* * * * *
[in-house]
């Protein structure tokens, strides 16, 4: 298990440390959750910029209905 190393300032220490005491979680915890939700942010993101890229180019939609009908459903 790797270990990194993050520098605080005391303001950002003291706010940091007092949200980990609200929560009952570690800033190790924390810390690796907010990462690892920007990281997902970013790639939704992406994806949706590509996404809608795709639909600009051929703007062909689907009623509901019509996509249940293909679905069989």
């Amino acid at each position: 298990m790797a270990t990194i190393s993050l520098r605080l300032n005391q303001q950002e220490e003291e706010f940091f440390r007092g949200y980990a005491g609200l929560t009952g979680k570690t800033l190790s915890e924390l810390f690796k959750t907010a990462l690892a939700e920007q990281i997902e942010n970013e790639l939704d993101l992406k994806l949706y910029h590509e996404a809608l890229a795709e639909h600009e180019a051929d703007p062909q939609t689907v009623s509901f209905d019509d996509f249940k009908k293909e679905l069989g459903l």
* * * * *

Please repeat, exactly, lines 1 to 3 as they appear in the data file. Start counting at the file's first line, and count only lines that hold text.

[in-house]
């Protein structure tokens, strides 16, 4: 298990440390959750910029209905 190393300032220490005491979680915890939700942010993101890229180019939609009908459903 790797270990990194993050520098605080005391303001950002003291706010940091007092949200980990609200929560009952570690800033190790924390810390690796907010990462690892920007990281997902970013790639939704992406994806949706590509996404809608795709639909600009051929703007062909689907009623509901019509996509249940293909679905069989």
């Amino acid at each position: 298990m790797a270990t990194i190393s993050l520098r605080l300032n005391q303001q950002e220490e003291e706010f940091f440390r007092g949200y980990a005491g609200l929560t009952g979680k570690t800033l190790s915890e924390l810390f690796k959750t907010a990462l690892a939700e920007q990281i997902e942010n970013e790639l939704d993101l992406k994806l949706y910029h590509e996404a809608l890229a795709e639909h600009e180019a051929d703007p062909q939609t689907v009623s509901f209905d019509d996509f249940k009908k293909e679905l069989g459903l």